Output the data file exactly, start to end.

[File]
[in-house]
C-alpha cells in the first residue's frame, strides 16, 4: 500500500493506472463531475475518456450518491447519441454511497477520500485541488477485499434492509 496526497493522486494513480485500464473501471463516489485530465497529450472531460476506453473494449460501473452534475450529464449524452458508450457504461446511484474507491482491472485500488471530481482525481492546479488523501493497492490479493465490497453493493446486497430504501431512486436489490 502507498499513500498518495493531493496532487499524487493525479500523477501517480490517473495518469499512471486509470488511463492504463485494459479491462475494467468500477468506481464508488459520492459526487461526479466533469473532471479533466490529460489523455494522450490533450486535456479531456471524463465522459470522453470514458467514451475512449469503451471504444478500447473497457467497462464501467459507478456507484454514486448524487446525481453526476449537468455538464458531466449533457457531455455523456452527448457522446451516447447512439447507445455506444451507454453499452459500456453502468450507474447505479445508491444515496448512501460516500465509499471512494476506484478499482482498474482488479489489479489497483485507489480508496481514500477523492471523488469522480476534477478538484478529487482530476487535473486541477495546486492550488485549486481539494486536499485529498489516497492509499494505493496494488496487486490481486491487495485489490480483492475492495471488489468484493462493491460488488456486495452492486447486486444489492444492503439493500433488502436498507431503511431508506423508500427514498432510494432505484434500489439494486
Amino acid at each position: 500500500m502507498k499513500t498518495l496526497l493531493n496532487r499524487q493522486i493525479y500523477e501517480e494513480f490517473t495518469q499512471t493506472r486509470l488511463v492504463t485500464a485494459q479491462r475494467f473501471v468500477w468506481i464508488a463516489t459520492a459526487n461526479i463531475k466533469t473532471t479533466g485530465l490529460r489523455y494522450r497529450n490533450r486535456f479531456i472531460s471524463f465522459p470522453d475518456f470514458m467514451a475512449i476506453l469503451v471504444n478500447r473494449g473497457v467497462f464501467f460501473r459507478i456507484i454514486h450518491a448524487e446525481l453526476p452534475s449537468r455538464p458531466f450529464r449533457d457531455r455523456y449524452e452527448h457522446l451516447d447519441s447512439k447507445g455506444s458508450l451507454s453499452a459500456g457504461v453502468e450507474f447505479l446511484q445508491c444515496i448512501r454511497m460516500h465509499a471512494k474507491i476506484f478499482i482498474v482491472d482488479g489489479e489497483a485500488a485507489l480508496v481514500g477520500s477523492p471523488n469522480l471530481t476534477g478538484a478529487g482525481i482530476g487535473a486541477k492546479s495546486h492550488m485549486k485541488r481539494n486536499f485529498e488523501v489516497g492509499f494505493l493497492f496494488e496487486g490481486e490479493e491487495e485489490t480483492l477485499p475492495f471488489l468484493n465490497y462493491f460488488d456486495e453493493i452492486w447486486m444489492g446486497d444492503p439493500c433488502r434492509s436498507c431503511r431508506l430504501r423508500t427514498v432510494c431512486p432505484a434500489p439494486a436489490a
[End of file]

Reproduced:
[in-house]
C-alpha cells in the first residue's frame, strides 16, 4: 500500500493506472463531475475518456450518491447519441454511497477520500485541488477485499434492509 496526497493522486494513480485500464473501471463516489485530465497529450472531460476506453473494449460501473452534475450529464449524452458508450457504461446511484474507491482491472485500488471530481482525481492546479488523501493497492490479493465490497453493493446486497430504501431512486436489490 502507498499513500498518495493531493496532487499524487493525479500523477501517480490517473495518469499512471486509470488511463492504463485494459479491462475494467468500477468506481464508488459520492459526487461526479466533469473532471479533466490529460489523455494522450490533450486535456479531456471524463465522459470522453470514458467514451475512449469503451471504444478500447473497457467497462464501467459507478456507484454514486448524487446525481453526476449537468455538464458531466449533457457531455455523456452527448457522446451516447447512439447507445455506444451507454453499452459500456453502468450507474447505479445508491444515496448512501460516500465509499471512494476506484478499482482498474482488479489489479489497483485507489480508496481514500477523492471523488469522480476534477478538484478529487482530476487535473486541477495546486492550488485549486481539494486536499485529498489516497492509499494505493496494488496487486490481486491487495485489490480483492475492495471488489468484493462493491460488488456486495452492486447486486444489492444492503439493500433488502436498507431503511431508506423508500427514498432510494432505484434500489439494486
Amino acid at each position: 500500500m502507498k499513500t498518495l496526497l493531493n496532487r499524487q493522486i493525479y500523477e501517480e494513480f490517473t495518469q499512471t493506472r486509470l488511463v492504463t485500464a485494459q479491462r475494467f473501471v468500477w468506481i464508488a463516489t459520492a459526487n461526479i463531475k466533469t473532471t479533466g485530465l490529460r489523455y494522450r497529450n490533450r486535456f479531456i472531460s471524463f465522459p470522453d475518456f470514458m467514451a475512449i476506453l469503451v471504444n478500447r473494449g473497457v467497462f464501467f460501473r459507478i456507484i454514486h450518491a448524487e446525481l453526476p452534475s449537468r455538464p458531466f450529464r449533457d457531455r455523456y449524452e452527448h457522446l451516447d447519441s447512439k447507445g455506444s458508450l451507454s453499452a459500456g457504461v453502468e450507474f447505479l446511484q445508491c444515496i448512501r454511497m460516500h465509499a471512494k474507491i476506484f478499482i482498474v482491472d482488479g489489479e489497483a485500488a485507489l480508496v481514500g477520500s477523492p471523488n469522480l471530481t476534477g478538484a478529487g482525481i482530476g487535473a486541477k492546479s495546486h492550488m485549486k485541488r481539494n486536499f485529498e488523501v489516497g492509499f494505493l493497492f496494488e496487486g490481486e490479493e491487495e485489490t480483492l477485499p475492495f471488489l468484493n465490497y462493491f460488488d456486495e453493493i452492486w447486486m444489492g446486497d444492503p439493500c433488502r434492509s436498507c431503511r431508506l430504501r423508500t427514498v432510494c431512486p432505484a434500489p439494486a436489490a